Aug 5, 2012

How Budgeting Makes Me Healthier

I wrote a post a few days ago about putting myself on a different kind of diet: a budget diet. To recap, I have become a bit lenient with my spending as of late and really need to put a stop to buying anything I want. I also have a car loan that I want to pay off early and figured I could do that if I start watching my spending. Like dieting with food, I'm really bad at dieting with my wallet.

But, over the past few days, as I've meticulously kept track of my spending and thought about my choices a bit more, I've noticed that sticking to a budget has its health advantages, too. So perhaps with this new budget, I can remove some other vices from my life as well.

Case in point:

Diet Coke from Gott's Roadside

1. Diet Sodas. I don't buy usually diet sodas for my house (if I do, they are Hansen's and its a once in a blue moon thing), but when I'm out grabbing a sandwich at the deli or a chicken salad at my favorite Mexican restaurant, I opt for a Diet Coke on the side. Why? I love them. I sometimes tell myself that I need one (you know, bad day at work, not enough sleep, etc.). But now, I think twice about ordered that $2.00 diet soda full of God knows what type of fake sugar. I'm $2.00 closer to my savings goal and my body thanks me for hydrating with a (free) glass of ice water.

Raspberry Macaron from Bouchon Bakery

2. Eating Out.  Brandon and I love to eat out, especially on the weekends. Friday night, Saturday night and sometimes even Sunday afternoon, we can usually be found at our favorite restaurants; In N Out Burger, Le Boulanger Bakery, or Chipotle. You see where I'm going with this: eating out = spending money and eating out = unhealthy choices. So our new weekend activities are going to be more from the free/low cost variety:  going on a hike, walks along the bay, hitting up the gym, or watching a documentary on Netfix. Easy on the wallet and our waistlines.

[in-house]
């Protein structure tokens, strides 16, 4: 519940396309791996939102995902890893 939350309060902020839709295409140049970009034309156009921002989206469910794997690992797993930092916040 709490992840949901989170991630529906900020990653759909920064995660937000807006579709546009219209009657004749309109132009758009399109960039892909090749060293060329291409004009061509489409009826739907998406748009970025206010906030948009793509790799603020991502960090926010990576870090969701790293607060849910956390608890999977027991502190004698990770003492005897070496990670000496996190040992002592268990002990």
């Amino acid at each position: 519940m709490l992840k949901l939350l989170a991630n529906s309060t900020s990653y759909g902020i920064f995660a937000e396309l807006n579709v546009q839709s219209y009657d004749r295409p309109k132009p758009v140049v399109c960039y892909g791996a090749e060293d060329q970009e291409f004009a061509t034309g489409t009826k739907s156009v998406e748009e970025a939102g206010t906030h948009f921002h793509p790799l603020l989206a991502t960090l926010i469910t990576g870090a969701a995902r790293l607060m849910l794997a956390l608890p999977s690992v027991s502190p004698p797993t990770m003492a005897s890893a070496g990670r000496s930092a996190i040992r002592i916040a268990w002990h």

Coconut Lemon Simply Bar

3. Grocery Shopping. I never listen...and I always go to the grocery store hungry. It resulted last weekend in BBQ chips (which I finished off by Wednesday) and a few other not-so-healthy impulse buys. My grocery bill was also a lot more than it could be. This Friday when I stopped by Costco for a few items to hold us over for the week, I paid more attention to what I was picking up: I chose a $2.50 melon that will last me all week. A giant box of oatmeal which will last all month.  A big container of organic spinach ($3.99) and bag of frozen berries ($6.99) for smoothies. As I become more conscious of my spending, I also, inadvertently, choose food that is by far healthier than their boxed or packaged unhealthy counterparts.

Side note: I also love The Simply Bar Protein bars, they are healthy and very portable for when I'm running late every single morning. So, I decided to sign up for Amazon's "subscribe and save" feature, which automatically gives me a discount on them. This was a better option than buying box after box and eating them up as quickly as the UPS man dropped them by my door.

So whereas budgeting is indeed a different type of dieting, both have similar concepts: changing your habits and making you more aware of what you are doing. I love how by simply going on a budget, I'm able to think more carefully about my food choices as well. Win-win.

Have you found that budgeting also helps you eat healthier? 

1 comment:

  1. When I was obese 2 years back, we budgeted for food as well. It did not stop us from buying the wrong kinds of food nor did it stop us from eating at the Fast Food restaurants. Why? Because we budgeted for the wrong kinds of foods (which was more cheap) and we budgeted to eat at the Fast Food restaurants.
    Now, however, we eat more healthy because we want to. We budget according to our healthy eating habits which is more expensive for me but worth the while.


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